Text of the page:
How I stopped worrying, and learned to love the saw tooth pattern....


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Message boards : Number crunching : How I stopped worrying, and learned to love the saw tooth pattern....

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Message 1368514 - Posted: 16 May 2013, 17:46:27 UTC

Dr. Strangelove reference for the win.

Any way, for the last few months prior to the colo move, I have noticed that my RAC was doing the usual saw tooth pattern, and then right before the big move jumped suddenly from 29k to 32k. This made little sense to me, but I did not want to knock it at the time. But now it seems to be going back on the up again, so I started to wonder... so how is the RAC is calculated? And since my search-fu skills seem weak, I might as well ask out loud if this assumption is correct:

The RAC appears to be based upon both the amount that your machines can process, AND how much your wingmen and the servers can go through on a regular basis.

So how far off am I?
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Message 1368710 - Posted: 17 May 2013, 2:58:25 UTC
Last modified: 17 May 2013, 2:58:54 UTC

RAC(Recent Average Credit) is calculated very simply. Credit on the other hand uses a random number generator.
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Ianab
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Message 1368813 - Posted: 17 May 2013, 9:23:18 UTC - in response to Message 1368514.
Last modified: 17 May 2013, 9:25:12 UTC

Well RAC is calculated on the work that is Validated, not the work as it's returned.

So if you are by chance matched up with Wingman that goes goes AWOL with a heap of workunits, and you need to wait 6 weeks for them to be reissued, your RAC takes a dip, through no fault of yours. But as a bonus, when those relayed units do eventually get validated, you get a boost.

SO you can get the situation where you turn a machine off, and the RAC goes up. (for a while anyway)

Maybe we need to implement an ARAC (Average Recent Average Credit)? :D

Ian

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Message 1368893 - Posted: 17 May 2013, 13:13:16 UTC - in response to Message 1368710.

I guess it beats drawing a circle on the ground and throwing in chicken bones all day.
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Message 1368894 - Posted: 17 May 2013, 13:14:34 UTC - in response to Message 1368813.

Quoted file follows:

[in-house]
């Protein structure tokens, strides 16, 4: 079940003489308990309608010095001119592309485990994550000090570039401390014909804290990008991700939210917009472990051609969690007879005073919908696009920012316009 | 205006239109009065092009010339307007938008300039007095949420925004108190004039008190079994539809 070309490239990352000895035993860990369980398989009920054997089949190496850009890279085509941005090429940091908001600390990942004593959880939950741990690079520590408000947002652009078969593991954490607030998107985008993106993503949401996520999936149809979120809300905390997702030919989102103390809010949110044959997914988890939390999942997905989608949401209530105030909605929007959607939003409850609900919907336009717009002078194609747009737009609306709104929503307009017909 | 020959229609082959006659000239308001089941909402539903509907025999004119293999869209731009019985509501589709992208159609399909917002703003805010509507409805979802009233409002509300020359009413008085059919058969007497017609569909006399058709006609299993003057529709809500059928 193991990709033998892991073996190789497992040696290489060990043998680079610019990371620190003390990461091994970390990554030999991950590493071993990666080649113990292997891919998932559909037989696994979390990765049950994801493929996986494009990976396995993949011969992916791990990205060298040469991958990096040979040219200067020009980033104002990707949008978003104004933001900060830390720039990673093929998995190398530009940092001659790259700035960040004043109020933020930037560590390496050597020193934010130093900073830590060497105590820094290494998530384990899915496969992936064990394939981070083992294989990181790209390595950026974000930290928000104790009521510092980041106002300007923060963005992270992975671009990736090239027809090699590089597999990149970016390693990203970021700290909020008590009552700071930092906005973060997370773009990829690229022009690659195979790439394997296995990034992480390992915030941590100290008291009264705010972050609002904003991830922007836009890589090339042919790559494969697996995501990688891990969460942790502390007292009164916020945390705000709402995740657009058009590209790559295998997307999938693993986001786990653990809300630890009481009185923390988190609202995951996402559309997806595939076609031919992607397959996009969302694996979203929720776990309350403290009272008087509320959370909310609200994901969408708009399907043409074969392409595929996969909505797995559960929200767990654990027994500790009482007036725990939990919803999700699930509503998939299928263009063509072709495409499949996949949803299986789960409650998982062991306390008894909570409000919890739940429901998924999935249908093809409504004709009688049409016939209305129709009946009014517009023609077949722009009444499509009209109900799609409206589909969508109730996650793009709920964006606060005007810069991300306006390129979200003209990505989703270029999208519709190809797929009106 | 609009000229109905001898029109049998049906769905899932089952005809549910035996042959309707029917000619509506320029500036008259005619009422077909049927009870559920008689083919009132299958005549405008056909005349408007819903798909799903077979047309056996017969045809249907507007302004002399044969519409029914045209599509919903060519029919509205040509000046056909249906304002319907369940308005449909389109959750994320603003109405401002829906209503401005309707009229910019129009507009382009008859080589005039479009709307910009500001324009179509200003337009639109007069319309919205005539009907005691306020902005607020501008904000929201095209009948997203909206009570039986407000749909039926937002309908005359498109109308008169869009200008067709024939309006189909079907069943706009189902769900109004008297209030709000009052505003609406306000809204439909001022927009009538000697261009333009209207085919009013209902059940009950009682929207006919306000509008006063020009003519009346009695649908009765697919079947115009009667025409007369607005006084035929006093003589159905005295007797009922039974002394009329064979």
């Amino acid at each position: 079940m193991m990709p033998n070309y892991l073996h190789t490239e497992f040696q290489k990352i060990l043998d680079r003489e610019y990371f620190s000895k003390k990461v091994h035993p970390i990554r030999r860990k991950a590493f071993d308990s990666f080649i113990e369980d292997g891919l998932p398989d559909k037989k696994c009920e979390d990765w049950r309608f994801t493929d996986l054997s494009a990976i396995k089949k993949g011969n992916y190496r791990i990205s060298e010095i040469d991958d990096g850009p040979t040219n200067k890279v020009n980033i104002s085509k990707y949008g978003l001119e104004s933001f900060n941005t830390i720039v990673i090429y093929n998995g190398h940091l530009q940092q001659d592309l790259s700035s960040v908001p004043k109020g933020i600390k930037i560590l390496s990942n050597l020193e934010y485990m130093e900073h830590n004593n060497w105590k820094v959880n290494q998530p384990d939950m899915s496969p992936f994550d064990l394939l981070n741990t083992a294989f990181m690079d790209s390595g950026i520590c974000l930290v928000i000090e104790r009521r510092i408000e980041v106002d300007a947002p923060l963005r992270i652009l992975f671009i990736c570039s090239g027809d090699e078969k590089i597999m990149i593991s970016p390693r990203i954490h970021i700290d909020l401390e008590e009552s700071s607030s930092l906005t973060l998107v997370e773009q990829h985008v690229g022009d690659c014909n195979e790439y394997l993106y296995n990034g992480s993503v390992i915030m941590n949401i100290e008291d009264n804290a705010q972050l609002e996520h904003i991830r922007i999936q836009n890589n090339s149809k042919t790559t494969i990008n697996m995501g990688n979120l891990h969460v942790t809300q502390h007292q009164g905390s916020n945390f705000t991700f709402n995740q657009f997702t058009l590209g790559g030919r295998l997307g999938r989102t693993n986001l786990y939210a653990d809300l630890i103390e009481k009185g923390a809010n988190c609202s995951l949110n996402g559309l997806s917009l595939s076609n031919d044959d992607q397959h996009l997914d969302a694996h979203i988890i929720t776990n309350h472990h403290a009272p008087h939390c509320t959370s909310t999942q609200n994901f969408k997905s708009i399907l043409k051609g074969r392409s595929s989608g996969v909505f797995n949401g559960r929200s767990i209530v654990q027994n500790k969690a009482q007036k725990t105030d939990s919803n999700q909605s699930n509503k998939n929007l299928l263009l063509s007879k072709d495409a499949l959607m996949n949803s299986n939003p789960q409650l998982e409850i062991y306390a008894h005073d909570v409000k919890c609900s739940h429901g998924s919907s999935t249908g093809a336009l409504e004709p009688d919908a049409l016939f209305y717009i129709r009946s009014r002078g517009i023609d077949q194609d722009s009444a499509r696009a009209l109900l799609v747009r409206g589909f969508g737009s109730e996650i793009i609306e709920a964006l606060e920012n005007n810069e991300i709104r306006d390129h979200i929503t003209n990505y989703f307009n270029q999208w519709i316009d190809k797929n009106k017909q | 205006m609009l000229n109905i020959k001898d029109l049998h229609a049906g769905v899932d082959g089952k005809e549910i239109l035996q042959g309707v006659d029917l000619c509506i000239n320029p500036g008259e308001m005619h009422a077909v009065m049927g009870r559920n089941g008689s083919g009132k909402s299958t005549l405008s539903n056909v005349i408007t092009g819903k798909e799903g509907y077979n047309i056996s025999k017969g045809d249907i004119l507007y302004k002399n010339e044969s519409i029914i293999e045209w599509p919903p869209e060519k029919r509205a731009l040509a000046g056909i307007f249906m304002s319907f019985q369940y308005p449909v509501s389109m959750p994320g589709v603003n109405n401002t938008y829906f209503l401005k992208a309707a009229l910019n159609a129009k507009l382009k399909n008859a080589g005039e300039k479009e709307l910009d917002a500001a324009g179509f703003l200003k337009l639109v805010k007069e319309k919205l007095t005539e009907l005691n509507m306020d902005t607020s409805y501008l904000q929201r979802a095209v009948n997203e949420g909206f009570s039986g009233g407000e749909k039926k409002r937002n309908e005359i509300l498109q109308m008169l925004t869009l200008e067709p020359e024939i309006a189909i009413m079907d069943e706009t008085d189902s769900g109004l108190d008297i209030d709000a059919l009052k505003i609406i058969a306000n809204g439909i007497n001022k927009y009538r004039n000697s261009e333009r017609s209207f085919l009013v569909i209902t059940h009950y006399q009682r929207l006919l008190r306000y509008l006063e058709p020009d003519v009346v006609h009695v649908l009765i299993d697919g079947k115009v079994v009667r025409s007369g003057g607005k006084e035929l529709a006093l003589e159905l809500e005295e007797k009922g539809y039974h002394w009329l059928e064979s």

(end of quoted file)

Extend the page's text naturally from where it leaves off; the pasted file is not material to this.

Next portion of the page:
Well RAC is calculated on the work that is Validated, not the work as it's returned.

So if you are by chance matched up with Wingman that goes goes AWOL with a heap of workunits, and you need to wait 6 weeks for them to be reissued, your RAC takes a dip, through no fault of yours. But as a bonus, when those relayed units do eventually get validated, you get a boost.

SO you can get the situation where you turn a machine off, and the RAC goes up. (for a while anyway)

Maybe we need to implement an ARAC (Average Recent Average Credit)? :D

Ian


I am all game for that!
-brought to you by the Department of Redundancy Department
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Message 1368918 - Posted: 17 May 2013, 14:28:20 UTC

I actually do average my RAC on my machines by pulling the data from statistics_setiathome.berkeley.edu.xml.


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N9JFE David SProject donor
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Message 1368922 - Posted: 17 May 2013, 14:40:13 UTC - in response to Message 1368710.

RAC(Recent Average Credit) is calculated very simply. Credit on the other hand uses a random number generator.

http://www.youtube.com/watch?feature=player_detailpage&v=KSXJNivi9KA#t=2008s

(I was looking for a clip of Bugs or some other character flipping his finger over his lips in confusion, but I didn't have all day to look.)

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David
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WezH
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Message 1369078 - Posted: 17 May 2013, 19:52:45 UTC - in response to Message 1368918.

I actually do average my RAC on my machines by pulling the data from statistics_setiathome.berkeley.edu.xml.



Yay, how I can do that?

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Message 1369099 - Posted: 17 May 2013, 20:24:00 UTC - in response to Message 1369078.
Last modified: 17 May 2013, 20:25:08 UTC

I actually do average my RAC on my machines by pulling the data from statistics_setiathome.berkeley.edu.xml.



Yay, how I can do that?

I read the statistics_setiathome.berkeley.edu.xml file and pick out the values for <host_expavg_credit></host_expavg_credit> & I count the number of records to get the number of days.

There are probably better ways to do it, but I am just doing it with dos .bat scripting.
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Message boards : Number crunching : How I stopped worrying, and learned to love the saw tooth pattern....

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